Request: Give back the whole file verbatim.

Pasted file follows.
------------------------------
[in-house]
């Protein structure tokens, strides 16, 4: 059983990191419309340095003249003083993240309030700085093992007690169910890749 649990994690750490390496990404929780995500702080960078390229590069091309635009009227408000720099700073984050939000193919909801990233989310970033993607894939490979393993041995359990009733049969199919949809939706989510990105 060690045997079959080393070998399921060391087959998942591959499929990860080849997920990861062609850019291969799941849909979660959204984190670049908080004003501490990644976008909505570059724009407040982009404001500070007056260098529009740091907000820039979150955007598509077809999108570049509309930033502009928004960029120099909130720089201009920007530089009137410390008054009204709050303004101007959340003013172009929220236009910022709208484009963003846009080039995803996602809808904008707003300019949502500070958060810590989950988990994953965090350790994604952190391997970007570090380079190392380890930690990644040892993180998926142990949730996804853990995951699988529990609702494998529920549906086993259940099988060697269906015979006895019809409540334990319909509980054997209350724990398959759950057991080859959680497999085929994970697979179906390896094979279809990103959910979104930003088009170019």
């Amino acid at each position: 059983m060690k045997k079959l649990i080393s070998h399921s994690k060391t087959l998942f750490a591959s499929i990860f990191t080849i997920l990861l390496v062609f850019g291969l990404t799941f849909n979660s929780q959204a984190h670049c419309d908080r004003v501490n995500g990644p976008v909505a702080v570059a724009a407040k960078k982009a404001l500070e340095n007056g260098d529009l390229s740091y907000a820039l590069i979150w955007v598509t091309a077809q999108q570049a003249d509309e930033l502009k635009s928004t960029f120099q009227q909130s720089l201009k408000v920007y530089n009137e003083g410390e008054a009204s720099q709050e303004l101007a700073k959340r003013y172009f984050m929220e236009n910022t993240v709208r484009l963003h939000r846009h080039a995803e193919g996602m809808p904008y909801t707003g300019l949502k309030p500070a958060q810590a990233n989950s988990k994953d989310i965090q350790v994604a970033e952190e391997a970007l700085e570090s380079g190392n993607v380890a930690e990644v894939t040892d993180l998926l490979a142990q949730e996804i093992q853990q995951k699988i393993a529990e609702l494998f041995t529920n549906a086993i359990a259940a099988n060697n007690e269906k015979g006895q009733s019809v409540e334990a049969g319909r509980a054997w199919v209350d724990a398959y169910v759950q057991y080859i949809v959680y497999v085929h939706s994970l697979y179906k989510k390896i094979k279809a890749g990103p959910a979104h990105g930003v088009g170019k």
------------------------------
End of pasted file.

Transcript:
[in-house]
């Protein structure tokens, strides 16, 4: 059983990191419309340095003249003083993240309030700085093992007690169910890749 649990994690750490390496990404929780995500702080960078390229590069091309635009009227408000720099700073984050939000193919909801990233989310970033993607894939490979393993041995359990009733049969199919949809939706989510990105 060690045997079959080393070998399921060391087959998942591959499929990860080849997920990861062609850019291969799941849909979660959204984190670049908080004003501490990644976008909505570059724009407040982009404001500070007056260098529009740091907000820039979150955007598509077809999108570049509309930033502009928004960029120099909130720089201009920007530089009137410390008054009204709050303004101007959340003013172009929220236009910022709208484009963003846009080039995803996602809808904008707003300019949502500070958060810590989950988990994953965090350790994604952190391997970007570090380079190392380890930690990644040892993180998926142990949730996804853990995951699988529990609702494998529920549906086993259940099988060697269906015979006895019809409540334990319909509980054997209350724990398959759950057991080859959680497999085929994970697979179906390896094979279809990103959910979104930003088009170019």
């Amino acid at each position: 059983m060690k045997k079959l649990i080393s070998h399921s994690k060391t087959l998942f750490a591959s499929i990860f990191t080849i997920l990861l390496v062609f850019g291969l990404t799941f849909n979660s929780q959204a984190h670049c419309d908080r004003v501490n995500g990644p976008v909505a702080v570059a724009a407040k960078k982009a404001l500070e340095n007056g260098d529009l390229s740091y907000a820039l590069i979150w955007v598509t091309a077809q999108q570049a003249d509309e930033l502009k635009s928004t960029f120099q009227q909130s720089l201009k408000v920007y530089n009137e003083g410390e008054a009204s720099q709050e303004l101007a700073k959340r003013y172009f984050m929220e236009n910022t993240v709208r484009l963003h939000r846009h080039a995803e193919g996602m809808p904008y909801t707003g300019l949502k309030p500070a958060q810590a990233n989950s988990k994953d989310i965090q350790v994604a970033e952190e391997a970007l700085e570090s380079g190392n993607v380890a930690e990644v894939t040892d993180l998926l490979a142990q949730e996804i093992q853990q995951k699988i393993a529990e609702l494998f041995t529920n549906a086993i359990a259940a099988n060697n007690e269906k015979g006895q009733s019809v409540e334990a049969g319909r509980a054997w199919v209350d724990a398959y169910v759950q057991y080859i949809v959680y497999v085929h939706s994970l697979y179906k989510k390896i094979k279809a890749g990103p959910a979104h990105g930003v088009g170019k």